Inflammasome formation and IL-1β release by human blood monocytes in response to silver nanoparticles
Eun-Jeong Yang ; Seungjae Kim ; In-Hong Choi ; Jong Soo Kim
Biomaterials, Vol.33(28) : 6858~6867, 2012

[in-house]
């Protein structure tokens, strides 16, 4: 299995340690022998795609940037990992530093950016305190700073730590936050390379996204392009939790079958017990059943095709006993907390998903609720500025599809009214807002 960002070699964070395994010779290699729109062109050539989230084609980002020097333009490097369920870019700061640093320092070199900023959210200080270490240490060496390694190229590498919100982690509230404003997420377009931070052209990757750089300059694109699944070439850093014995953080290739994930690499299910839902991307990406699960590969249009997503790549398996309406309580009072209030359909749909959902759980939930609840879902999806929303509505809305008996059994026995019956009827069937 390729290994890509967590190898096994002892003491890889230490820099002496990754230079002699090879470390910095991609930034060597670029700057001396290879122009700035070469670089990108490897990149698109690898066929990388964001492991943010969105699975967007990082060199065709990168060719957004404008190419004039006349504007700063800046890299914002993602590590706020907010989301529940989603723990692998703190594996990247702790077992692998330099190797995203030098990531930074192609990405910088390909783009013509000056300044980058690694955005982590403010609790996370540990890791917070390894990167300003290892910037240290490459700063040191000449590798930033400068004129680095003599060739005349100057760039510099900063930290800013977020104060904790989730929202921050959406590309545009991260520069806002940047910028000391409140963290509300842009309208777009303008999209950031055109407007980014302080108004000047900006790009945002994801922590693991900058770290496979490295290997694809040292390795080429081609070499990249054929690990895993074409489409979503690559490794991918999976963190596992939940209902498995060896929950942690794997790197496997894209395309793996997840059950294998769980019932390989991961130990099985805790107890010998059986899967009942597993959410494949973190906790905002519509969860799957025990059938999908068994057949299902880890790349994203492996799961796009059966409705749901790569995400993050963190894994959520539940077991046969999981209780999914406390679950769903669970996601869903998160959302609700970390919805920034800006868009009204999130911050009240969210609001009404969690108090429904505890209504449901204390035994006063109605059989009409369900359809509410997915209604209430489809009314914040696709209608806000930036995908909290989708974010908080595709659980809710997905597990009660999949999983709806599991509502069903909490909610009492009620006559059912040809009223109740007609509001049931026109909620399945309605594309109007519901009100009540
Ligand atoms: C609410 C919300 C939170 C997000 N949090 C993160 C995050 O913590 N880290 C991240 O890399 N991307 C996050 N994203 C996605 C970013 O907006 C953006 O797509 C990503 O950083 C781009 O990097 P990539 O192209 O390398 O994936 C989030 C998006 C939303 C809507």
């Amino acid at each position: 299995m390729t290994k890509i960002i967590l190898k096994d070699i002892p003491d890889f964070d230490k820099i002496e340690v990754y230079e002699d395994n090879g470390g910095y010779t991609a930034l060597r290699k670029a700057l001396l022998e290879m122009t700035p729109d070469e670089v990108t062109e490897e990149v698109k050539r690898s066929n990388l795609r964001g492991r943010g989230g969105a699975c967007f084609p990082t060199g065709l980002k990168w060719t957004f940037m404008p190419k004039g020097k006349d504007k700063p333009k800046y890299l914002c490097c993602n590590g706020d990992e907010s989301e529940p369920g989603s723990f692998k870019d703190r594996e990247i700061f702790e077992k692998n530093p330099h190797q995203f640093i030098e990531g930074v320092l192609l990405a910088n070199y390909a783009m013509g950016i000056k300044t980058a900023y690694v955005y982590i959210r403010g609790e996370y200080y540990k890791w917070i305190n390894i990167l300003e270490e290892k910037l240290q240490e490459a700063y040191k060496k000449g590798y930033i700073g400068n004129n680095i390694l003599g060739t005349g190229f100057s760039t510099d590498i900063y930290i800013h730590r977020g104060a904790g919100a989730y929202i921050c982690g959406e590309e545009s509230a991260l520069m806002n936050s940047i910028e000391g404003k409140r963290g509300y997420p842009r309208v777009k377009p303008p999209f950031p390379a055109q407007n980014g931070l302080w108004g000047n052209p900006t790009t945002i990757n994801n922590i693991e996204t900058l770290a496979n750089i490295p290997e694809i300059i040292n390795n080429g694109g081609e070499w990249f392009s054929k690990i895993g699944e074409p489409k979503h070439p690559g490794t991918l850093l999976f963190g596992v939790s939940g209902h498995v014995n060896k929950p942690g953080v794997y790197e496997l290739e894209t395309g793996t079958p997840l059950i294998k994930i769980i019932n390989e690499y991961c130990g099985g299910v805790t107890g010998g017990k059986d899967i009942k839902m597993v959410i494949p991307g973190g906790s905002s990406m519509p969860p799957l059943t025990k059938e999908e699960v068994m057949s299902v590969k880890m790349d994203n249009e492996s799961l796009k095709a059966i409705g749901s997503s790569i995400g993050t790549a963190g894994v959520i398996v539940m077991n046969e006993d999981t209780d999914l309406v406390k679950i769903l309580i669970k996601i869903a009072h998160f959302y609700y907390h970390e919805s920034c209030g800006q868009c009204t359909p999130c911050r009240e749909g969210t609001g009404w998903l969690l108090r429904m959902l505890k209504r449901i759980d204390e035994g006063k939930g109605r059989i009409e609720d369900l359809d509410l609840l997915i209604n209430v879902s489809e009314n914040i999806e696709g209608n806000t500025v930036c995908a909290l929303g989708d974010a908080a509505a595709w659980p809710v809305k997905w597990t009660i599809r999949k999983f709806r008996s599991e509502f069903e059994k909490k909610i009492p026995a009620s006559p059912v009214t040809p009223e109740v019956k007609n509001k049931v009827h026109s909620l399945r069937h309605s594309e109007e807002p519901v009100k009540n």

In this study, the immunological effect of silver nanoparticles on innate immunity was investigated using primary human monocytes. After exposure to silver nanoparticles, production of IL-1β, a critical cytokine involved in induction of innate immunity, significantly increased as particle size decreased. These results suggest that silver nanoparticles may evoke an immunologically active state. The size effect of silver nanoparticles on IL-1β production was also further investigated. 5 nm and 28 nm silver nanoparticles induced inflammasome formation and subsequent caspase-1 activation. Using inhibitors, we found exposure to silver nanoparticles caused leakage of cathepsins from lysosomes and efflux of intracellular K(+). These two events induced superoxide within mitochondrial membranes, leading to inflammasome formation. 5 nm silver nanoparticles produced more hydrogen peroxide and were more cytotoxic than 28 nm silver nanoparticles, suggesting the balance between superoxide and hydrogen peroxide governs cell fate, death or activation. Moreover, these findings also suggest that the immunological significance of silver nanoparticles should be considered with respect to their capacity to synergistically activate immune responses.